Chilli Con Carne

Chilli Con Carne is a great dish and one which requires only a mere tweak to become paleo.

Red Kidney Beans are poison! Simple as that. Leave them out and bring in the colour and that slight texture with paleo-friendly foods - aubergine, red or green peppers.

Then, there's the tacos or tortillas. Corn or flour-based, these are contra-paleo. You're now thinking that Chilli Con Carne is perhaps not a great dish to simulate in the paleosphere. I am not a great fan of mimicing non-paleo foods but this dish becomes equally fun and tasty when made as a paleo dish; a different dish, not necessarily simulating the original.

Chilli is best enjoyed with some accompaniments - guacamole, cachumbar, pickled chillis, salsa and yoghurt. All these can be prepared alongside while the main feature is cooking.

Without further ado, let's put the dish together ...

You'll need the following:
  • Beef Mince (2lb)
  • Onion (Large)
  • Garlic (2 Cloves)
  • Chillies
  • Chopped Tomatoes (400g)
  • Tomato Puree (1 tbsp)
  • Worcestershire Sauce (1 tbsp)
  • Aubergine
  • Black Pepper
  • Sea Salt
The compressed version:
  1. Brown off the mince in a skillet.
  2. Add Worcestershire Sauce.
  3. Add a chopped onion and sliced garlic cloves.
  4. Add chopped tomatoes.
  5. Add squirt of tomato puree.
  6. Add chillies.
  7. Simmer for 1-2 hours, adding water as necessary.
  8. Add diced aubergine.
  9. Simmer on for a further 15 minutes.
... and the long version:

Place a large pan with a lid on the heat and get it warming up. Meanwhile, chop an onion. Fry off beef mince without any additional fat or oil and spend some time breaking it down further with a wooden paddle so that the texture is almost ground beef. If some of the meat gets very coloured, great! It's all flavour!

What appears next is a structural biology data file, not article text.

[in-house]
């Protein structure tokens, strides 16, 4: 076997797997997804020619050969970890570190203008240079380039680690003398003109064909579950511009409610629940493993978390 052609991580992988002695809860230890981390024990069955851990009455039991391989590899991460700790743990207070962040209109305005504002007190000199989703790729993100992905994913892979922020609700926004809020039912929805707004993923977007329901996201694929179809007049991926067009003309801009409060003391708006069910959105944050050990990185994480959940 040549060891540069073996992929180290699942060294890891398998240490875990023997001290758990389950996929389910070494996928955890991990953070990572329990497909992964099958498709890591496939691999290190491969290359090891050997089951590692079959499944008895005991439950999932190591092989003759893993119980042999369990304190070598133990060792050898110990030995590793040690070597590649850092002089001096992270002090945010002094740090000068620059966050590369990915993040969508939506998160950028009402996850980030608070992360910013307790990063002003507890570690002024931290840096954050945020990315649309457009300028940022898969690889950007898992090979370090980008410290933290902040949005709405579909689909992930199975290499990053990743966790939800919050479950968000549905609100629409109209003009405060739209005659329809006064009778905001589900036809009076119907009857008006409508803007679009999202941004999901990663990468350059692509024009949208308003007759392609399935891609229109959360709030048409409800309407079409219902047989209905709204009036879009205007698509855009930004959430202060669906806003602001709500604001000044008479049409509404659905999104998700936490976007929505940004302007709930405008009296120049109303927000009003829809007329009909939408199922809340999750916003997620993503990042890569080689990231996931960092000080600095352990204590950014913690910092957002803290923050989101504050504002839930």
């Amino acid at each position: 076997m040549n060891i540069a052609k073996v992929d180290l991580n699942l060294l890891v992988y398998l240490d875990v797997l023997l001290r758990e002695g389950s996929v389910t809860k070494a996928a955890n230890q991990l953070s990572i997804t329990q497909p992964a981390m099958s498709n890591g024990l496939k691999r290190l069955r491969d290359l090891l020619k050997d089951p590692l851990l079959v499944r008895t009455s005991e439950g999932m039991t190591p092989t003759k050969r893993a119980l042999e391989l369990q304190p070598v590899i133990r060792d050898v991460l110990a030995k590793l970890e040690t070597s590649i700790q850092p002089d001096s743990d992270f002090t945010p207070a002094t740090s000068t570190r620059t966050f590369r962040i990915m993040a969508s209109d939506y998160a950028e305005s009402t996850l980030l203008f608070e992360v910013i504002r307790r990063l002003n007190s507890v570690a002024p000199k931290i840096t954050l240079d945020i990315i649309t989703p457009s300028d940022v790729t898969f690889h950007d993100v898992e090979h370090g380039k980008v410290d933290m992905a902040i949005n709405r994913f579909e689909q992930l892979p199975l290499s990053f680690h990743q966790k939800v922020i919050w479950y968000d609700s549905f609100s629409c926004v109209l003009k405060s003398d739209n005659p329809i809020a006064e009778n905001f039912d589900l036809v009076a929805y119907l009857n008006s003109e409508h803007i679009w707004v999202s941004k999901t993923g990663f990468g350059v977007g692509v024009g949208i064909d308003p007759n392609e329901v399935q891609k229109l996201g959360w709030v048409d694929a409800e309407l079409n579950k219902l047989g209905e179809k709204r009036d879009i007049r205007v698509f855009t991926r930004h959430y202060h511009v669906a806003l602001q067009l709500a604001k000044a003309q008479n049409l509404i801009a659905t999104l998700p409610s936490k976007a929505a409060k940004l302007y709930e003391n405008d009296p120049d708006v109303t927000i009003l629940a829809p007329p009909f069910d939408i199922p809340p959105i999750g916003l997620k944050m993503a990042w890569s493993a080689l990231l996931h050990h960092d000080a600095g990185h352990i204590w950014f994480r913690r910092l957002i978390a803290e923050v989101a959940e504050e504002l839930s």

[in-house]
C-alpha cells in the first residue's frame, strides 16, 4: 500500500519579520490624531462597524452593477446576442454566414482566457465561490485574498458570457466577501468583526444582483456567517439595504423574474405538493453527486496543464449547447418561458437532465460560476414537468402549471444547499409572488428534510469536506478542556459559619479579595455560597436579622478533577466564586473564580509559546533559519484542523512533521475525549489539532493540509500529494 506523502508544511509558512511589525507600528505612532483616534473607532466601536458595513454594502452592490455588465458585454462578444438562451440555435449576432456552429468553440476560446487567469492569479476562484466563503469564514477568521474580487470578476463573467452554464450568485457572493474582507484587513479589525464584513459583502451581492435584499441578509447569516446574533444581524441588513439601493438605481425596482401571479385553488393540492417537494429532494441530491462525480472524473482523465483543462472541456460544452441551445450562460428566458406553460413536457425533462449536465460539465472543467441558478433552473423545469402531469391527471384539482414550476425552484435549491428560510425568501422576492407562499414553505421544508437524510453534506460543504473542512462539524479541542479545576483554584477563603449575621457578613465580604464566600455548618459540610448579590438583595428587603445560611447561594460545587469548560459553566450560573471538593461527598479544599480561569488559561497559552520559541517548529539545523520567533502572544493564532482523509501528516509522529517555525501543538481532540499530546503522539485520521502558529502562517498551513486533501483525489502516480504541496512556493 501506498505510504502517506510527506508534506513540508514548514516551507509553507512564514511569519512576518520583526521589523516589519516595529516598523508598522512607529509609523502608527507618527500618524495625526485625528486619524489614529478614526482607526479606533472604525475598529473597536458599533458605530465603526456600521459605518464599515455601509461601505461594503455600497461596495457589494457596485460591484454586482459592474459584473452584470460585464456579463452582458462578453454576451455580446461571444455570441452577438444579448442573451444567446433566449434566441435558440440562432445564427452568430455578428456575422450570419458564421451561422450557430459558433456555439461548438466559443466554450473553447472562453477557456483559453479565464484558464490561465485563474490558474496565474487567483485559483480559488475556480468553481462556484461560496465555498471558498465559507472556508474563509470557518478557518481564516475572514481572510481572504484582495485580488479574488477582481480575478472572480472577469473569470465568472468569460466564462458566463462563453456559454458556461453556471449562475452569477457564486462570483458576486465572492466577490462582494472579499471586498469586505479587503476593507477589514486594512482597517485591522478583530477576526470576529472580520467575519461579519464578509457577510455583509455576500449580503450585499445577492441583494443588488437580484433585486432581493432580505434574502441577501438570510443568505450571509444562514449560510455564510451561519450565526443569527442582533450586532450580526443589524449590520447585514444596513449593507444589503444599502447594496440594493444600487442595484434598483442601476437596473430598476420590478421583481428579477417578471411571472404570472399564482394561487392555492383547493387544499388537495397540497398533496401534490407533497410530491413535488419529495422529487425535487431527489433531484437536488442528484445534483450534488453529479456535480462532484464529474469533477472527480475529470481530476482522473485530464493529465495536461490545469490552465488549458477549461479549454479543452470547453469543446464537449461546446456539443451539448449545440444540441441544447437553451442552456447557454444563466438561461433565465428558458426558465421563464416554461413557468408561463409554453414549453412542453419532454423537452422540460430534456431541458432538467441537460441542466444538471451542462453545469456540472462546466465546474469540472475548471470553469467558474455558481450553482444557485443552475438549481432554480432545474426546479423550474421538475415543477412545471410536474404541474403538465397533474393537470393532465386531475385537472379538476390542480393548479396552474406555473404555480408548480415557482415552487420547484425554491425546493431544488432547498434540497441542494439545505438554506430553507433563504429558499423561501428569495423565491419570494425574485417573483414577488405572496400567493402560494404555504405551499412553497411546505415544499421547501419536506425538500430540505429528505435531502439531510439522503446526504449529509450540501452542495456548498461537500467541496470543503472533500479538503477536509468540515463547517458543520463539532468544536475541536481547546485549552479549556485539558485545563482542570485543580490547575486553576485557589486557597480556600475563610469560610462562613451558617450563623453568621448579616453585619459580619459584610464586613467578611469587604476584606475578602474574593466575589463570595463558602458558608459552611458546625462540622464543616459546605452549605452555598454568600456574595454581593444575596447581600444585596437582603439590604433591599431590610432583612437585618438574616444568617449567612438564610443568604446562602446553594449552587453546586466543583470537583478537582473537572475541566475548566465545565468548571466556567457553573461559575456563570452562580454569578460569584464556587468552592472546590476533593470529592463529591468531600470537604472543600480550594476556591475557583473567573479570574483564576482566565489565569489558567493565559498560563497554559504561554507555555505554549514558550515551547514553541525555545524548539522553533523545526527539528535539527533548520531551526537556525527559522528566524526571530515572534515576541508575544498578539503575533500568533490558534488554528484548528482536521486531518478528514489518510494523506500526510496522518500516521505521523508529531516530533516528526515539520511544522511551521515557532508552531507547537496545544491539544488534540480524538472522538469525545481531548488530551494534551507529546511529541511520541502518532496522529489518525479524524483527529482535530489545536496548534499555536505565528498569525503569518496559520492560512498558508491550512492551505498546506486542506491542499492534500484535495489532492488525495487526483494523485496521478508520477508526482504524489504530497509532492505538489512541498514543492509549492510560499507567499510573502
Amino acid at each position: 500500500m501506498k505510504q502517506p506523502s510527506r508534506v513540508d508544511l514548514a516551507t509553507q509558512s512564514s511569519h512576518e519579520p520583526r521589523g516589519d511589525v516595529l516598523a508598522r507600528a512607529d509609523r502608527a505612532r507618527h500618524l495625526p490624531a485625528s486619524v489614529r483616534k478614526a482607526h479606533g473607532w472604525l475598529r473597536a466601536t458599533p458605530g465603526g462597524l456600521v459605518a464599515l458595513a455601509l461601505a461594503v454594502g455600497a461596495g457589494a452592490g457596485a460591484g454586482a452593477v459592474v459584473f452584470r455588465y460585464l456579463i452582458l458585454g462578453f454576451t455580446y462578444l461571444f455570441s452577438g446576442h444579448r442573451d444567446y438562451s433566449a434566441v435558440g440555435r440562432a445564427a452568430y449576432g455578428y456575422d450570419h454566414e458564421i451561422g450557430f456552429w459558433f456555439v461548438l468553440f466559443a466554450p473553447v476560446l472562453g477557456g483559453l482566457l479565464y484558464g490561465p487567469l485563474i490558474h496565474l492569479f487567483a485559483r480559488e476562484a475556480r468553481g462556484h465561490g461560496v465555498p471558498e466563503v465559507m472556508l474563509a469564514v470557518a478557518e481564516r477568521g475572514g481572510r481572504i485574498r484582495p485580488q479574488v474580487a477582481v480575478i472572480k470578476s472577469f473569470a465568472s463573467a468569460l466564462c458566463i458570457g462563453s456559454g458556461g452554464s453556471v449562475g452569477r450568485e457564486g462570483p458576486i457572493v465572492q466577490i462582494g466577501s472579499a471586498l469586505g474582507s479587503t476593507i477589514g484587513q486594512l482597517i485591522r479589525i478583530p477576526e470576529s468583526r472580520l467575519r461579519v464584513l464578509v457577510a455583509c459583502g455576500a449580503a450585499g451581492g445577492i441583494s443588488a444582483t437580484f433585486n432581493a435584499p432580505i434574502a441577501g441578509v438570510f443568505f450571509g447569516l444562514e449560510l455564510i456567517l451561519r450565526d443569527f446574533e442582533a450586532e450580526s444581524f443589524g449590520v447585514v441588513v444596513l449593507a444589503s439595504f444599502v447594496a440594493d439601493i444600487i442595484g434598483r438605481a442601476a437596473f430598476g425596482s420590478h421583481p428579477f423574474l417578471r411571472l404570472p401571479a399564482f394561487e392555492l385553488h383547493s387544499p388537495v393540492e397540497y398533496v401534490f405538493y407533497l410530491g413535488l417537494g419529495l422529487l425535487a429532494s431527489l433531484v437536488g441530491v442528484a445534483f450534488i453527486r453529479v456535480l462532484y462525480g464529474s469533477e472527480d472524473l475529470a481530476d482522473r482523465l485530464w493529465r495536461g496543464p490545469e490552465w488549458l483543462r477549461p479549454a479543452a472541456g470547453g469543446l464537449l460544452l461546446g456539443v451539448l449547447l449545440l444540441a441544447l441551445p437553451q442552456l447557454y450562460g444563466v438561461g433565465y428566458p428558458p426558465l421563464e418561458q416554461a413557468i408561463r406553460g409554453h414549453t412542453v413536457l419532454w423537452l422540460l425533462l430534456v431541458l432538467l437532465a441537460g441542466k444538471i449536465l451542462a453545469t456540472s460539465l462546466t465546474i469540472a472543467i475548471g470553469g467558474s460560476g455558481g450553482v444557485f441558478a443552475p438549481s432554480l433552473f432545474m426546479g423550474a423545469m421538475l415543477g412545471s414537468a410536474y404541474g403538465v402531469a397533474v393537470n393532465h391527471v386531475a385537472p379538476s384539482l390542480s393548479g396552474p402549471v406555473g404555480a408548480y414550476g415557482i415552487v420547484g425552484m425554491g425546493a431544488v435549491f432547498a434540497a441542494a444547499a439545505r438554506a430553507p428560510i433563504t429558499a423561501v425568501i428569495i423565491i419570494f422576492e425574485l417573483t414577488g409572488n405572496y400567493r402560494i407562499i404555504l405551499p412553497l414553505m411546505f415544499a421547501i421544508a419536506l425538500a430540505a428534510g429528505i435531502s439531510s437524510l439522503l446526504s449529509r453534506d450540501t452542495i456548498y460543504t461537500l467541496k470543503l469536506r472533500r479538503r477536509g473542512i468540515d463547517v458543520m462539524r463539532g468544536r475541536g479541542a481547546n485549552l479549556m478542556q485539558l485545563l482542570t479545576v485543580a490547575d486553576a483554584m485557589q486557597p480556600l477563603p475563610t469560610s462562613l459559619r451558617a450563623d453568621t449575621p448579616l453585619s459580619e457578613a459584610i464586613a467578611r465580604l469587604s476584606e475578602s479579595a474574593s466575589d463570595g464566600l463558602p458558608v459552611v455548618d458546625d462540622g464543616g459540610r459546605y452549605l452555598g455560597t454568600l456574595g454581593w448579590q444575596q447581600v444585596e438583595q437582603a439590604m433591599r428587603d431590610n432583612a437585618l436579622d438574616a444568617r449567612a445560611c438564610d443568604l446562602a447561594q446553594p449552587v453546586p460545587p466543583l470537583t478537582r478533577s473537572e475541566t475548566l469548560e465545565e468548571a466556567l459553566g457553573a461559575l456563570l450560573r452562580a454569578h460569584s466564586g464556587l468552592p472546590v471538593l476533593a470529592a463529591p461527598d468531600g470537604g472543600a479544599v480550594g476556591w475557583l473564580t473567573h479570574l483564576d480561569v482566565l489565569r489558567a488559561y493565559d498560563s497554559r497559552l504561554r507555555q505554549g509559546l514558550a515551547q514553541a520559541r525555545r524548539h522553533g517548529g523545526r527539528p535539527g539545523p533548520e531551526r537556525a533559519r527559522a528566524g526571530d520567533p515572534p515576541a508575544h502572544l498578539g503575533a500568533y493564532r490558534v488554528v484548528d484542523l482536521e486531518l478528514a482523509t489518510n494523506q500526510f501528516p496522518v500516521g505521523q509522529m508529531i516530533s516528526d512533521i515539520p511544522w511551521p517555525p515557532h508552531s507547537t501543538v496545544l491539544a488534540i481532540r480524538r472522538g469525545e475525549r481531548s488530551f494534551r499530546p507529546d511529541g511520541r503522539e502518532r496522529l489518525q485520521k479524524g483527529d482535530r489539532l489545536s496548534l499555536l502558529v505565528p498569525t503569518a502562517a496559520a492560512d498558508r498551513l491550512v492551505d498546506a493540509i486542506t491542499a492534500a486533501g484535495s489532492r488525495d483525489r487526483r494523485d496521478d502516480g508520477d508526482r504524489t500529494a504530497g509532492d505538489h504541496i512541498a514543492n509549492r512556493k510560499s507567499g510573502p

Once coloured, add in the chopped onion, a good squirt of tomato puree, perhaps some Worcestershire Sauce and a slug of tequila. Put the lid on sharpish! The steam will soften up the onions and deglaze the base of the pan in one.

After a few minutes, add a can of plum tomatoes and break up. Add water where necessary.

Add your chillis now. I use a variety of chillis to build up a wall of assault! I use Bhut Jolokia for the intense heat; just a little. Scotch Bonnet adds a subtle alternative flavour. One or two plain green chillis, de-seeded, for the crisp green flavour and I often add a little ginger for the high notes. Put in whatever chillis float your boat or are available to you.

Simmer away for a couple of hours and about half an hour before serving add in chopped aubergine, red and green peppers, whatever it is you want to colour it and give an alternative texture.

Meanwhile, prepare the accompaniments ...

Greek yoghurt to cool down the heat is easy - take the lid off and put in a bowl.

Likewise, pickled chillis can be removed from the jar and placed into another bowl.

Guacamole is simple - just blend a couple of avocados with a squeeze of lime juice, from a lime NOT a bottle! Place in another bowl.

Cachumbar is an Indian accompaniment and works really well with Chilli Con Carne - chop some onion, cube some tomato and cucumber and mix together in a bowl. Add some finely chopped green chilli as well if you like.

Salsa? Break down some tomatoes, add a drop or two of vinegar and some chillis. Chopped pickled chillis work great here. Pour into a bowl.

Finally, the tortillas. Use a crisp lettuce.

I favour Cos for the long leaves and strong spine structure and rather than wrapping the food, use the lettuce leaf more like a taco. Wider leaves will wrap like tortilla.

Take a lettuce leaf, spread some guacamole over, sprinkle some cachumbar, add a good helping of Chilli Con Carne and top with spoons of salsa and yoghurt. Enjoy :)